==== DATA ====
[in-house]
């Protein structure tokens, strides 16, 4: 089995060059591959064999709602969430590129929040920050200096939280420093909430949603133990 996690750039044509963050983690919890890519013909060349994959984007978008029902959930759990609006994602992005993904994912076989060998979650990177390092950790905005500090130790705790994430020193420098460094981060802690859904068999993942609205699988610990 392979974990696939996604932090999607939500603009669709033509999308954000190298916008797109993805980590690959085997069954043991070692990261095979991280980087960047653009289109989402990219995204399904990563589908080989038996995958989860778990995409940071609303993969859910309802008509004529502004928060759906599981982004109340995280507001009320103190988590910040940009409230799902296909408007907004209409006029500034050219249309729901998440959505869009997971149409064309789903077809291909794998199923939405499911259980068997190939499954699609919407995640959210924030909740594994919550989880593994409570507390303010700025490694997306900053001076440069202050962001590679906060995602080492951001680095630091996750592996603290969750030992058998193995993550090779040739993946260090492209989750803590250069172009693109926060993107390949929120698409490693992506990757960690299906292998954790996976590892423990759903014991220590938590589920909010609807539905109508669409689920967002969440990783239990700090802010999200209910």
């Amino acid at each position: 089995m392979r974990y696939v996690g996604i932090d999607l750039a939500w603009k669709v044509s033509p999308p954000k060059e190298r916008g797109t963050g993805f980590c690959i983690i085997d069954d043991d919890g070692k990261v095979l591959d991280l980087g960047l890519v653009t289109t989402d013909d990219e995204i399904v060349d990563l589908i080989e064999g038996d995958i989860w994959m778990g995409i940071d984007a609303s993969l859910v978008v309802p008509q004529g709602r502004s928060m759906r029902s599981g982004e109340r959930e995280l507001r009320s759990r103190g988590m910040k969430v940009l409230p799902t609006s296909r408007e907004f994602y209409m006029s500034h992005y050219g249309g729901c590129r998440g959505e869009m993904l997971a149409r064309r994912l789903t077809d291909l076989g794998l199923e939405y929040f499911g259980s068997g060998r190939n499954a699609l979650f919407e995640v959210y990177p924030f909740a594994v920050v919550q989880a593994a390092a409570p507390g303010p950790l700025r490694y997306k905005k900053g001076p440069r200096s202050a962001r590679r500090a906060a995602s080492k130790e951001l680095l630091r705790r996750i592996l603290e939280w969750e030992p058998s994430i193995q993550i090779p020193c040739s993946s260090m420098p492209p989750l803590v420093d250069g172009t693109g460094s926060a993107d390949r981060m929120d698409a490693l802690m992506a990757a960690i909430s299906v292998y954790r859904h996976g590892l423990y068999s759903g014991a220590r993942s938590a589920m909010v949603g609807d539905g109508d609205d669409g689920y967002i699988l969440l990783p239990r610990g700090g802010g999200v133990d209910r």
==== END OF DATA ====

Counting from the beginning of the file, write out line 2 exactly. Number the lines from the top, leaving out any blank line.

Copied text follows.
């Protein structure tokens, strides 16, 4: 089995060059591959064999709602969430590129929040920050200096939280420093909430949603133990 996690750039044509963050983690919890890519013909060349994959984007978008029902959930759990609006994602992005993904994912076989060998979650990177390092950790905005500090130790705790994430020193420098460094981060802690859904068999993942609205699988610990 392979974990696939996604932090999607939500603009669709033509999308954000190298916008797109993805980590690959085997069954043991070692990261095979991280980087960047653009289109989402990219995204399904990563589908080989038996995958989860778990995409940071609303993969859910309802008509004529502004928060759906599981982004109340995280507001009320103190988590910040940009409230799902296909408007907004209409006029500034050219249309729901998440959505869009997971149409064309789903077809291909794998199923939405499911259980068997190939499954699609919407995640959210924030909740594994919550989880593994409570507390303010700025490694997306900053001076440069202050962001590679906060995602080492951001680095630091996750592996603290969750030992058998193995993550090779040739993946260090492209989750803590250069172009693109926060993107390949929120698409490693992506990757960690299906292998954790996976590892423990759903014991220590938590589920909010609807539905109508669409689920967002969440990783239990700090802010999200209910």